A scarf can easily be carried on your body when going through security. You will most likely have to remove it for screening but that’s no biggie, and it won’t take up precious space in your carry on. The best type is a mid-weight natural material with a reasonably open weave. Cotton or bamboo are great as the fibre is soft, warm, cool, non-scratchy and it’s breathable. The ideal size is somewhere in the vicinity of a bath towel. Large enough to wrap around yourself but light enough to fold up into a small pillow. I have one which I absolutely LOVE. My friend was literally throwing it out and asked if I wanted it, and I have had so much use out of it! It has neutral-ish coloured stripes and goes with anything. I can’t recommend a scarf enough and not only can they be used for a zillion things, they are cute to!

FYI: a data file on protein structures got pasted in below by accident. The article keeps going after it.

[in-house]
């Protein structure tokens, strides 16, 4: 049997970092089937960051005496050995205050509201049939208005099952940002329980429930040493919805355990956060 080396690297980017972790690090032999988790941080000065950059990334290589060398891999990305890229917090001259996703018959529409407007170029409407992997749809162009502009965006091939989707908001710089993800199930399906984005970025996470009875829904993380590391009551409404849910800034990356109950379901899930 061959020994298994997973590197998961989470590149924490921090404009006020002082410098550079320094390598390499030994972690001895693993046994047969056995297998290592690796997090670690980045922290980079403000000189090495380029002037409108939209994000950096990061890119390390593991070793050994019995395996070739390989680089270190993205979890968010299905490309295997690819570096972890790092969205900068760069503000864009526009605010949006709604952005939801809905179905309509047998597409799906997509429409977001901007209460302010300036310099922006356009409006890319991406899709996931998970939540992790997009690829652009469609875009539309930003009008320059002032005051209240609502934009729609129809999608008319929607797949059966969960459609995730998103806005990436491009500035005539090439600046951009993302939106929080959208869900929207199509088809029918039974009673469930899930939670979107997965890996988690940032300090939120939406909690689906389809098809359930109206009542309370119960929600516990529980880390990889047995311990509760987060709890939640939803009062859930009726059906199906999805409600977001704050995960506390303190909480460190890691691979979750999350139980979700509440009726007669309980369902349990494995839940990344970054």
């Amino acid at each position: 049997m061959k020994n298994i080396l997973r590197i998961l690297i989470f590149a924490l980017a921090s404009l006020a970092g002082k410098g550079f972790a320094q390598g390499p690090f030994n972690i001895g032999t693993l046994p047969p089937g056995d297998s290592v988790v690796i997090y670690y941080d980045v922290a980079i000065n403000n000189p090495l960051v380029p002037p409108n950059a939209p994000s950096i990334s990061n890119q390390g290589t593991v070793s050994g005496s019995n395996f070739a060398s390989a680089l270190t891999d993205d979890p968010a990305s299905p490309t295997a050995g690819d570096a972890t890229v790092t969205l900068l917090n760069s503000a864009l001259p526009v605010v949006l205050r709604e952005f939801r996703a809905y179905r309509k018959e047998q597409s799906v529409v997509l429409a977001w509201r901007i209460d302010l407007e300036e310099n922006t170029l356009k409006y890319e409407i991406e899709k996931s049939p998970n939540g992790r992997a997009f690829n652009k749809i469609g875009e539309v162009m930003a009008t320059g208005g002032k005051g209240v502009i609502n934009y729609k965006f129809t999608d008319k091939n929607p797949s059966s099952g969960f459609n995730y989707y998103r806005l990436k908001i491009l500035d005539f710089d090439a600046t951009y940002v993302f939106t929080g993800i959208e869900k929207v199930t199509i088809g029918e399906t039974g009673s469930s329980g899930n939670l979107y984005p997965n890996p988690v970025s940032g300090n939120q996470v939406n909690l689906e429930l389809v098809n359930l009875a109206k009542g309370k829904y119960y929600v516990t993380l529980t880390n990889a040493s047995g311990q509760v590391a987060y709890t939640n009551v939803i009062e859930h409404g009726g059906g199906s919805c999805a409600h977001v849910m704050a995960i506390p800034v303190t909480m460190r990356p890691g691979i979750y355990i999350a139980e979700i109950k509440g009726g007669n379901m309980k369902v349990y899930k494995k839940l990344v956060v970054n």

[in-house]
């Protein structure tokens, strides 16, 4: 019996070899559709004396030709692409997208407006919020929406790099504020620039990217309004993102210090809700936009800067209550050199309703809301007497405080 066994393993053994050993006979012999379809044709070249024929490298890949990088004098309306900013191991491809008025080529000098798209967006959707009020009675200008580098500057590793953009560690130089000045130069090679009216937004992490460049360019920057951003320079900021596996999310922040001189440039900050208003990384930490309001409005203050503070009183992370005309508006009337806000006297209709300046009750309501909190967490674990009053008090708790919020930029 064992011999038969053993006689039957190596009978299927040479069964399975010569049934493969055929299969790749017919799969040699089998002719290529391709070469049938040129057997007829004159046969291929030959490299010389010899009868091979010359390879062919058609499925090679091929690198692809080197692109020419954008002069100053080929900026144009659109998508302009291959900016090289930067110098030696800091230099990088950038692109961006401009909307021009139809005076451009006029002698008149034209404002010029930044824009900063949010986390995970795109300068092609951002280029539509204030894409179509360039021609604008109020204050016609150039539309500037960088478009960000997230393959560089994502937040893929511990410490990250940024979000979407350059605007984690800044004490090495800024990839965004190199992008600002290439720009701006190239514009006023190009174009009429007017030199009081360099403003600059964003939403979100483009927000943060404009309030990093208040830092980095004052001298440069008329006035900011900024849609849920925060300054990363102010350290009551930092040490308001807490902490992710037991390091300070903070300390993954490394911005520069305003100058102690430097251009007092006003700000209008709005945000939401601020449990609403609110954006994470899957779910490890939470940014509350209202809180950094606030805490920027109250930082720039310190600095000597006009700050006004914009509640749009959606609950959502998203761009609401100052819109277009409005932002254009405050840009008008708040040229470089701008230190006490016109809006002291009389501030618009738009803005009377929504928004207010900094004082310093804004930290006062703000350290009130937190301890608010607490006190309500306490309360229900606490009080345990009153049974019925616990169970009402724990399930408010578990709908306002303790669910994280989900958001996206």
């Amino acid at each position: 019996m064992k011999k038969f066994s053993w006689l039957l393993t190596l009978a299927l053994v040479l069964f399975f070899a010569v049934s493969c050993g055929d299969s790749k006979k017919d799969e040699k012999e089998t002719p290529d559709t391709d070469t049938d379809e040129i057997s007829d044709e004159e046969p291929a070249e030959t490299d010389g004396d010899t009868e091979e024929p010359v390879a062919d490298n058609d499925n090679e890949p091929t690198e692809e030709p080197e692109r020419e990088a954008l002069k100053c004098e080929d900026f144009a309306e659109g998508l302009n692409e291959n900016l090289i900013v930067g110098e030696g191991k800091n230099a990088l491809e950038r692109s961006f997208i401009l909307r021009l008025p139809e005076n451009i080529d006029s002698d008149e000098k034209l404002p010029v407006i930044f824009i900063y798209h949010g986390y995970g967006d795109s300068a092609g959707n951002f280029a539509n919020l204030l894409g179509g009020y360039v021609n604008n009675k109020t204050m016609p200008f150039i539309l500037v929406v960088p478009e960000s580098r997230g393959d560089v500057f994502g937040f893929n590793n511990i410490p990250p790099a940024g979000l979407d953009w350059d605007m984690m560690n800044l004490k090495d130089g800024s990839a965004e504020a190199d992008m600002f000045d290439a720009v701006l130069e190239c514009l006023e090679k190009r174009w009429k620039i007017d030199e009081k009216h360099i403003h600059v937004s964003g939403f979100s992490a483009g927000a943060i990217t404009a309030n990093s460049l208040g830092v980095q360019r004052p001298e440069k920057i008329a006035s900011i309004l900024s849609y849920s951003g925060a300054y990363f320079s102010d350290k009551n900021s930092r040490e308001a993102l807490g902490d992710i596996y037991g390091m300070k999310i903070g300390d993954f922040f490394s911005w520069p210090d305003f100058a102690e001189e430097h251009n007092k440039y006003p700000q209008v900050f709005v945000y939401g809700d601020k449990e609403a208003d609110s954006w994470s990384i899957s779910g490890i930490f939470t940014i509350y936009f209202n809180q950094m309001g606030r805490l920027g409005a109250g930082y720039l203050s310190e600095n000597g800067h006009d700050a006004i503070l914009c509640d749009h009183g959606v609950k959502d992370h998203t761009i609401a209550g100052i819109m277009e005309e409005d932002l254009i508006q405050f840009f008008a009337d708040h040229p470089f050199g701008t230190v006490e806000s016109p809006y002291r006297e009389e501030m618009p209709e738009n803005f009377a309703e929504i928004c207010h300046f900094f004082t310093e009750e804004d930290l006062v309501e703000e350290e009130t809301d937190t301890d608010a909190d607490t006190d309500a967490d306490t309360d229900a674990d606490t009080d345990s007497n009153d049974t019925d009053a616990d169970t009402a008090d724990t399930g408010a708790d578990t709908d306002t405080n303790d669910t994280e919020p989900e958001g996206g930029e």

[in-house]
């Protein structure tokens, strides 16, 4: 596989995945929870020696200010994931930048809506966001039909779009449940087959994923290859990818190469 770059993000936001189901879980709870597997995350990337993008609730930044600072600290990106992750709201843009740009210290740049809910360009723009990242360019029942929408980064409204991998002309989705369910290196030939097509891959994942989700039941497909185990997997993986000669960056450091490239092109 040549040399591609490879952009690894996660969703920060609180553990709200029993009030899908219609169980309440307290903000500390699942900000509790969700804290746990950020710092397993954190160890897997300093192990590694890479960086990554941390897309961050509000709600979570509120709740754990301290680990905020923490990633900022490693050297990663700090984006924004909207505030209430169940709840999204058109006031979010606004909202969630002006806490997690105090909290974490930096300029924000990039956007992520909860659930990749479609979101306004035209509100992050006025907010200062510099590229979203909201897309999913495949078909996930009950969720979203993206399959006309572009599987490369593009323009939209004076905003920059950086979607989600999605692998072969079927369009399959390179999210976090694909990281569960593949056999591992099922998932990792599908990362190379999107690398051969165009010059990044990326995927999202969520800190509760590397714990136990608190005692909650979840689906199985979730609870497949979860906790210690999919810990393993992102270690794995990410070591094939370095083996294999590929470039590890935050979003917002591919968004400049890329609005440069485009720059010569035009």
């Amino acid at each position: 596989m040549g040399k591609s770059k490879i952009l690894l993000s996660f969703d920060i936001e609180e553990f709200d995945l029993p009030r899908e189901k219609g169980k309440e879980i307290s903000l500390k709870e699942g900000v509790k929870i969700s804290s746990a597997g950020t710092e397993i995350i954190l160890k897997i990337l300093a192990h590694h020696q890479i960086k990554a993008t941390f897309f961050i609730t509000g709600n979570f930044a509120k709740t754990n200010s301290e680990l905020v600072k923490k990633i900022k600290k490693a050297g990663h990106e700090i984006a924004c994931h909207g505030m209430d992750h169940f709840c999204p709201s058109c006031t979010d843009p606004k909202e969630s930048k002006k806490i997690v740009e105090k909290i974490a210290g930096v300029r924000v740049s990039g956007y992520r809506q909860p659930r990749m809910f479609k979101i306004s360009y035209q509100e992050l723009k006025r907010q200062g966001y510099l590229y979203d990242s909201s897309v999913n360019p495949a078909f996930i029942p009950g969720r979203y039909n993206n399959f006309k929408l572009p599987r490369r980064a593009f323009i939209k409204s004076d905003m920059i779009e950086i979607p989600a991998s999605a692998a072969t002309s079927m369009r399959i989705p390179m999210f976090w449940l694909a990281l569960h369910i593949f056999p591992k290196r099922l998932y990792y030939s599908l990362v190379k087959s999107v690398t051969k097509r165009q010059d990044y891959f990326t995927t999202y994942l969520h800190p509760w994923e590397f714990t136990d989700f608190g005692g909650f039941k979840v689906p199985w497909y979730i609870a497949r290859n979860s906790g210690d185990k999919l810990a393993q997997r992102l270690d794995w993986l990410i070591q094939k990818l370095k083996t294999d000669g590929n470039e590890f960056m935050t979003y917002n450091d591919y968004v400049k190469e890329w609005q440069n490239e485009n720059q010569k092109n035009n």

This may sound like an odd thing to carry, but if you can find a corner of your bag to fit one they come in very handy when off the beaten track. Some uses include:

picnic table cover,

picnic blanket on the ground,


tarp/emergency rain shelter,

shower screen for portable shower

rain cover for packs & bags,

emergency water carrier/storage

to cover an unclean bed (believe me, sweating it out on a crunchy piece of plastic would have been heaven had I known this hack when I arrived in Nepal)

You could use a thin plastic shower curtain, a plastic tablecloth from the $2 shop or the clear plastic wrap that a new matress comes in. An ideal size would be at least 2.5 x 1.5m so that it can be used as a rain shelter if need be.


Duct tape? Really? Yes! It’s not just for the wanna-be MacGuyvers. Duct tape has loads of uses when travelling.